For around 22 years, approximately 100,000 internally displaced people from the Northern Province in Sri Lanka have been languishing in camps in the north-west of the country. In the wake of post-conflict debates about reconciliation and rehabilitation, there now exists various challenges for this affected community.
World Refugee Day took place on June 20. For many it was about remembering the plight of many people worldwide, who today are without rights, a state and an identity. One may picture the plight of Palestinians or Kurds or perhaps the Rohingyas of Myanmar. However, it is often very easy to forget those whose plights do not make the headlines. Cambodia, South Sudan and so on offer us reminders that the plight of people who are without a state and rights are important and need to be at the top of the agenda, which is effectively what World Refugee Day chooses to highlight.
Sri Lanka is no stranger to the issues of refugees. After enduring almost 30 years of war, it has seen its fair share of internal displacements and humanitarian crises. Currently under international scrutiny for not only how the war ended in 2009 but its treatment of nearly 300,000 refugees mainly of Tamil origin, it is easy to forget that there are other communities within Sri Lanka (mainly from the majority Sinhala and minority Muslim community) that have also been victims of the conflict. In light of the current international scrutiny about internally displaced people (IDP) and refugees in Sri Lanka, very little has been said in particular about the Muslim refugees who for the past 22 years, have been consigned to staying in welfare camps in the north west of the country.
Muslims in Sri Lanka
For centuries, the Muslim community has been scattered across Sri Lanka. They have lived in co-existence with the other two main ethnic communities – Sinhalese and Tamil – having close socio-economic interactions with them. Despite the seeds for the minority rights crisis being planted at the time of Independence, the ethnic conflict that began to emerge at the end of the 1970s only engulfed the Muslim community a decade later.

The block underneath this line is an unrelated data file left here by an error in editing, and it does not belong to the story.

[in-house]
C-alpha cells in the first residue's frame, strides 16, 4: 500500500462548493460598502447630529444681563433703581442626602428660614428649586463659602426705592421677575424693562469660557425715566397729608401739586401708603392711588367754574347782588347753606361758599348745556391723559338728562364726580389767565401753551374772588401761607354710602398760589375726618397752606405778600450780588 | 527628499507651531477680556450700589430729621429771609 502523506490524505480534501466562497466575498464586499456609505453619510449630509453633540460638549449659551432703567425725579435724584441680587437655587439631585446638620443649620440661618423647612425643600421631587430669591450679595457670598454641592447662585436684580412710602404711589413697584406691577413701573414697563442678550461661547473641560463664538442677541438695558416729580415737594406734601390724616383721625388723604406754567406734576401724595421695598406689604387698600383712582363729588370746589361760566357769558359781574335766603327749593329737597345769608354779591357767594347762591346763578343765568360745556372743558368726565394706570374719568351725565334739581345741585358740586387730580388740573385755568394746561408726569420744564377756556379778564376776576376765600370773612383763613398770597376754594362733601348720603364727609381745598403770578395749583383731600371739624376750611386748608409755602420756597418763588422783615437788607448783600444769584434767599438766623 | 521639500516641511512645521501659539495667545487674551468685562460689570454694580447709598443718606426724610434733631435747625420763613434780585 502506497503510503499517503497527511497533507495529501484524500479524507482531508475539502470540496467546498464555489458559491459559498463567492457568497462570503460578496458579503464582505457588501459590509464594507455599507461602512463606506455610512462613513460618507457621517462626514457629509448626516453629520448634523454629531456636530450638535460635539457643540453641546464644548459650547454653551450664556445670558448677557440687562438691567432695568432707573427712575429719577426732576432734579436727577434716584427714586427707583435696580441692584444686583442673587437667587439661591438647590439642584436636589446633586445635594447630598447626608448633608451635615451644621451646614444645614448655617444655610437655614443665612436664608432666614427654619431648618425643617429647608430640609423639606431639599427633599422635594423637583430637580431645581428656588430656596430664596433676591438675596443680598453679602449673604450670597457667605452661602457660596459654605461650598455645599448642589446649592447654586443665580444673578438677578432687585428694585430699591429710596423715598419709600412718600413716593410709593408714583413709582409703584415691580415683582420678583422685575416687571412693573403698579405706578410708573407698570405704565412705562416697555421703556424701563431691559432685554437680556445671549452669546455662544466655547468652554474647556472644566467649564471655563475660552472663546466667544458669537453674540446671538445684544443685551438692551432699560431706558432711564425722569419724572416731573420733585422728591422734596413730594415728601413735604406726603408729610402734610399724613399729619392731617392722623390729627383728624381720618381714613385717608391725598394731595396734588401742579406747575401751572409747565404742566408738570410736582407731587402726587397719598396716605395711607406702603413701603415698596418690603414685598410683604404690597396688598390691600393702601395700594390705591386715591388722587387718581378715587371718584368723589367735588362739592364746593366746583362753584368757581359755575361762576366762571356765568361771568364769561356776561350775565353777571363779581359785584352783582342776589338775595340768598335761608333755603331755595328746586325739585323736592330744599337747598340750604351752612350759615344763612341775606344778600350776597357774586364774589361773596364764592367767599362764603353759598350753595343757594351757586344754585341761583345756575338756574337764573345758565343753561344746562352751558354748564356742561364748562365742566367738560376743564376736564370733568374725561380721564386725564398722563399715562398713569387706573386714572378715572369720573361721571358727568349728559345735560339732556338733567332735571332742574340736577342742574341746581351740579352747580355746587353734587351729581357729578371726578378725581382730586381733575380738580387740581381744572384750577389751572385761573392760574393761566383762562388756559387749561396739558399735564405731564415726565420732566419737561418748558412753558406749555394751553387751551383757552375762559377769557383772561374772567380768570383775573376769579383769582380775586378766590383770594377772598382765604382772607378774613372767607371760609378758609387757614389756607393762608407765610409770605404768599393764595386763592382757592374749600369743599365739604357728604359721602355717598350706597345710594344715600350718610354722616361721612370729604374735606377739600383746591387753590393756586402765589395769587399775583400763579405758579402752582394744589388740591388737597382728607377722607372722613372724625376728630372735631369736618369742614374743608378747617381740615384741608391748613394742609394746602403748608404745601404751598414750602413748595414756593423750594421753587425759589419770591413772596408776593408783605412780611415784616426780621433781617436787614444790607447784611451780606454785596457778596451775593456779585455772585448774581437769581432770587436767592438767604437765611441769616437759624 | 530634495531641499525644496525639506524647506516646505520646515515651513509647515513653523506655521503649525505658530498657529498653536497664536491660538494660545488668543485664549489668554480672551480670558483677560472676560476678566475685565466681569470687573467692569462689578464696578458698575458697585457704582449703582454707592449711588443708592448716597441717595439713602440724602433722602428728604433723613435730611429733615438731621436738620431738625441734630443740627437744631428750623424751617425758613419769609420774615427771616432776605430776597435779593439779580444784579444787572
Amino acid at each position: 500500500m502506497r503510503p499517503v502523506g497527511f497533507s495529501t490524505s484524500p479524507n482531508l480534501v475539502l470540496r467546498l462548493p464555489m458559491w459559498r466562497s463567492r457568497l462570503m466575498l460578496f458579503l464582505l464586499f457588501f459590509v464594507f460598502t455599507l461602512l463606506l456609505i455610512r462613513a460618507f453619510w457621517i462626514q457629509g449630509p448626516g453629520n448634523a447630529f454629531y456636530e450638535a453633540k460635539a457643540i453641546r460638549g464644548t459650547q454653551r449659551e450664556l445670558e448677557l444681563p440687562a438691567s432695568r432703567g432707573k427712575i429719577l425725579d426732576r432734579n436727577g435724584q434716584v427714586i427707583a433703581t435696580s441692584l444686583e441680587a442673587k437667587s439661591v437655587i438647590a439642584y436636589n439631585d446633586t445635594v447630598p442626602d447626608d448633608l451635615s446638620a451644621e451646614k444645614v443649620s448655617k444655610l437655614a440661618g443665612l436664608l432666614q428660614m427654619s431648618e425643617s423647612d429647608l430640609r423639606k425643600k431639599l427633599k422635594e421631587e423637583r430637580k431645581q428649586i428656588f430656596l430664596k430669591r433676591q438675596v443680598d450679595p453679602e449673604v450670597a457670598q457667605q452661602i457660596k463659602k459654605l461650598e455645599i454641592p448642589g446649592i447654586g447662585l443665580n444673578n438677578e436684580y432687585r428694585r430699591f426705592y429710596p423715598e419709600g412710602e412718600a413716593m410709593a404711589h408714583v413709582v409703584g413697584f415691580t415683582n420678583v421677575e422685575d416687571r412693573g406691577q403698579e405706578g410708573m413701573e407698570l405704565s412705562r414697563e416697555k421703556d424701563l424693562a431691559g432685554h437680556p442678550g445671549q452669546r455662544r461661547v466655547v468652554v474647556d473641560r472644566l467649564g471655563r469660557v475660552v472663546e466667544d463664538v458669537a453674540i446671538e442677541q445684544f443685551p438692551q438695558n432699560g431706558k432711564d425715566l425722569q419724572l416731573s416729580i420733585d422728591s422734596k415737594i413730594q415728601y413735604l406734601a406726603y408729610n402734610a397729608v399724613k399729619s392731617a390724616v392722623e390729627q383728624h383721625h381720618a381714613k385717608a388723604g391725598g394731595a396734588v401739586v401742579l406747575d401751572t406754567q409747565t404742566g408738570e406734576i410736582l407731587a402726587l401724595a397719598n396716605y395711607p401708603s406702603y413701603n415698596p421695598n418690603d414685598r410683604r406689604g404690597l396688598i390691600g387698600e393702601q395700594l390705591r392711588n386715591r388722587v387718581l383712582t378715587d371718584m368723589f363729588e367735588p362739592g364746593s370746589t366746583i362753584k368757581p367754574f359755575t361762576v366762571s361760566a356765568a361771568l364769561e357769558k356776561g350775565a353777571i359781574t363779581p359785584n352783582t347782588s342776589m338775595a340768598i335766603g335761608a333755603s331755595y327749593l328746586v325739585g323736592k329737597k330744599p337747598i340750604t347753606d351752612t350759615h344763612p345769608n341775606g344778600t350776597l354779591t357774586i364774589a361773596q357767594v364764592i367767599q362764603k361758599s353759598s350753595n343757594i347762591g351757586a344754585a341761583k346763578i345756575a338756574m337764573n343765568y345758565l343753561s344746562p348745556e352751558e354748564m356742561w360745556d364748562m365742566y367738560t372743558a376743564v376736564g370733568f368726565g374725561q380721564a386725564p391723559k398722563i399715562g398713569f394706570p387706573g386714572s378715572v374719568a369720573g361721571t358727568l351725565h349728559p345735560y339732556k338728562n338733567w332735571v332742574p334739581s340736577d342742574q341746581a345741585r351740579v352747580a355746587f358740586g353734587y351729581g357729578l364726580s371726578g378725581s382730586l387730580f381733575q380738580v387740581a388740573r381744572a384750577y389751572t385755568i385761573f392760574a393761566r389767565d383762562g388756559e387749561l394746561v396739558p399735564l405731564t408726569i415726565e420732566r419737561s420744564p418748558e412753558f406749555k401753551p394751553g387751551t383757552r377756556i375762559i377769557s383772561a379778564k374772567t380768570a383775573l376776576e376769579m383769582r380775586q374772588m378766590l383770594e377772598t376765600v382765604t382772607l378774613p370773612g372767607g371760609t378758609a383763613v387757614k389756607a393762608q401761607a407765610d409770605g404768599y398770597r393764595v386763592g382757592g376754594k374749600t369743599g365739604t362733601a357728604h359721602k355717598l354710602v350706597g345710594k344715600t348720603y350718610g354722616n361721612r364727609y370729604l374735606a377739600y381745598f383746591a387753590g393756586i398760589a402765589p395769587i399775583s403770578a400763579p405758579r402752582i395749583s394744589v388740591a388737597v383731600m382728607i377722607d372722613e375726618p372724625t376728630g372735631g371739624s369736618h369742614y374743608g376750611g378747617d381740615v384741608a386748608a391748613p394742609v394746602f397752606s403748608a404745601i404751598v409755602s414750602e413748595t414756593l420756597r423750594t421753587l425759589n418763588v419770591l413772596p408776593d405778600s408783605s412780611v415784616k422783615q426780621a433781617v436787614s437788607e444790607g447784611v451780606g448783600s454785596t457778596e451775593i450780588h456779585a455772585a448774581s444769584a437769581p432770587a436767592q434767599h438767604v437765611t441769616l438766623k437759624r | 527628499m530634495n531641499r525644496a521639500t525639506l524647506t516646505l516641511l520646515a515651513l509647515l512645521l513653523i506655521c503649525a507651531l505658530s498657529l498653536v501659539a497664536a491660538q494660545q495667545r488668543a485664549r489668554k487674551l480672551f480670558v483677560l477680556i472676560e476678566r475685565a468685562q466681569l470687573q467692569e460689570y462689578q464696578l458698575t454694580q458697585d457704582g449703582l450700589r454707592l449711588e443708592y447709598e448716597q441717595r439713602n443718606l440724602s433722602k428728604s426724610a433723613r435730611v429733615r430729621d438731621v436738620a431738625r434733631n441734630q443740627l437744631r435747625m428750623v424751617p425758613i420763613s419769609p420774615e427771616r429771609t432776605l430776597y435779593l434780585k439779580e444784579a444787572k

In the north and east of the country, Muslims and Tamils coexisted, with Muslim and Tamil children attending the same school and taking different roles in cultural displays and sporting events. However, as the ethnic crisis developed into armed conflict with Tamil youth taking to arms and the Liberation of Tamil Tigers for Eelam (LTTE) being formed, it became apparent that in the early 1980s, there began to emerge a conflict of interest between Muslims and Tamils, especially in the east of the country. Muslim community leaders, tired of extortion and harassment by the LTTE, began to oppose their actions and articulate a "separate" Muslim identity and political consciousness that was different from the Tamils. The Tamil political leadership led by the LTTE considered the Muslims to be "traitors" due to many Muslims joining the government forces and setting up their own political parties. Eventually, by 1990, there was a total breakdown of communal relations in the east, while the LTTE increased its attacks on Muslim civilians with the worst being the massacre of worshipers in a mosque in the district of Batticaloa.
In the north, however, there was a different story. Muslims and Tamils had traditionally been fully integrated into local life as interdependent communities. There were Muslim traders, tailors, iron mongers, labourers and scholars. Several of them had even taken to farming in predominantly Tamil areas. The Muslims in Jaffna had lived next to each other, and therefore, had densely occupied a small part of the town. As part of the arena of culture and scholarship, Muslims formed an important component of the historical University of Jaffna.
The Liberation of Tamil Tigers for Eelam
All was to change on the October 23, 1990, when at about 8am, a voice sounding through the loudspeaker, mounted on a moving vehicle, declared that: "Muslims are given 24 hours to exit from the 'Tamil land' and they should leave all their possessions behind." Armed LTTE cadres had gone to every village and delivered letters to their district leaders, forcing the chief trustees of all mosques to read out the letters over loud speakers. The letters ordered all Muslims to vacate their respective villages within 48 hours and hand over all their belongings – such as vehicles, radios, sewing machines and water pumps – to LTTE cadres. They said the orders were from the LTTE high ranks and anyone trying to disobey would have to face the danger of losing their life.